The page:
RIP Google Health

The San Francisco office uses a Google Health/Health 2.0 lanyard to turn on our lights. We have no plans of taking it down.

The rumors had been around for a while but the news still stings. Today, the Official Google Blog announced the retirement of Google Health. The blog reads: “While (it) didn’t scale as we had hoped, we believe (Google Health) did highlight the importance of access to information in areas where it’s traditionally been difficult.”

The project hit a sweet spot with tech-savvy patients, plugged in caregivers and, more recently, fitness and wellness enthusiasts.  But affecting the daily health routines of millions of people is no easy task. Despite Google Health’s success with these empowered patient populations, they struggled to scale to widespread adoption.

According to the announcement, Google Health will continue to operate the site as usual through January 1, 2012, and has provided an ongoing way for people to download their health data for an additional year beyond that, through January 1, 2013. Any data that remains in Google Health after that point will be permanently deleted. Although deletion is never pleasant, Google Health is bowing out in the most professional way possible.

Health 2.0 applauds how easy Google Health has made it for it’s existing customers to download their data. Similar to the Blue Button, you can print it, save it, transfer it or port your data to any other services that support industry-standard formats. Over the coming weeks they’ll also be adding the ability to directly transfer your health data to other services that support the Direct Project protocol, an emerging open standard for efficient health data exchange. Currently available formats include:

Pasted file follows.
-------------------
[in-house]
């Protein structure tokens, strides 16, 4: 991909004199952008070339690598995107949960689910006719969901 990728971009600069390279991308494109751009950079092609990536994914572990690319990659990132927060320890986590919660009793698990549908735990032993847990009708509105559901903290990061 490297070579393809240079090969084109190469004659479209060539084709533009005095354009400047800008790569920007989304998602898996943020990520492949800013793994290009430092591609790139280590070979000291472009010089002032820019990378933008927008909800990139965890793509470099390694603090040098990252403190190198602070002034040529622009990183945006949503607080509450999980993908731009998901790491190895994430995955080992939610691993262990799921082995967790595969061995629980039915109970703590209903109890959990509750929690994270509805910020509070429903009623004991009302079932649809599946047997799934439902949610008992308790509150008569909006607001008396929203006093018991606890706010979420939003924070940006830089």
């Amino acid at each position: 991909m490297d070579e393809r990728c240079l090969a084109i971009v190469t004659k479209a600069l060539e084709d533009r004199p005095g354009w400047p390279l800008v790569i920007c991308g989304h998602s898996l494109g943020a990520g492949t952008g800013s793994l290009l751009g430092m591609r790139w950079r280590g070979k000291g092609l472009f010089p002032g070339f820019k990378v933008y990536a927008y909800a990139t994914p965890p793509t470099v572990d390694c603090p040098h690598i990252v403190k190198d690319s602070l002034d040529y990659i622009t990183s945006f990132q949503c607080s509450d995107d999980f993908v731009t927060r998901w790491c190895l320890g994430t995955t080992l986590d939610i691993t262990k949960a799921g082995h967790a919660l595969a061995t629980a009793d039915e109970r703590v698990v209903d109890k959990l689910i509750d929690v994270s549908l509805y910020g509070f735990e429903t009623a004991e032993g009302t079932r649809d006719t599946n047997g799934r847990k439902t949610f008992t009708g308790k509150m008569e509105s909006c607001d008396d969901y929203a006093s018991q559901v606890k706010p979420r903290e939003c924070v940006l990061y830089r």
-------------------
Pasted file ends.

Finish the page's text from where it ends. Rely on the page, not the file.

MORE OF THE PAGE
• Printable PDF including all the records in your Google Health profile
  • Industry-standard Continuity of Care Record (CCR) XML that can be imported into other personal health tools such as Microsoft® HealthVault™
  • Comma-separated value (CSV) files that can be imported into spreadsheets and database programs for ongoing tracking and graphing
  • HTML and XML versions of the original “data notices” sent to your Google Health profile by linked data providers
  • A unified ZIP archive that includes all files you’ve uploaded to your profile, plus all of the formats above

We’ll see who picks up the slack in the PHR market. Some of Google Health’s population was using the product as a data utility layer to combine information from multiple in home devices or remotely monitor loved ones. Products exist to meet a handful of these needs (see GravityEight or RunKeeper) but it’s not known which brand(s) patients will turn to or if a new competitor will step forward. It’s also unknown whether Microsoft Health Vault or current EHR vendors will support patient participation in the same way Google Health had. Health 2.0 co-chairman, Matthew Holt, suggested that Google shouldn’t retire the program but should, instead, flip it into an open source group – perhaps featuring it at the upcoming OSCON.

One of the final lines in the post touches upon the most important idea behind the Google Health Project. “In the end, while we weren’t able to create the impact we wanted with Google Health, we hope it has raised the visibility of the role of the empowered consumer in their own care.”

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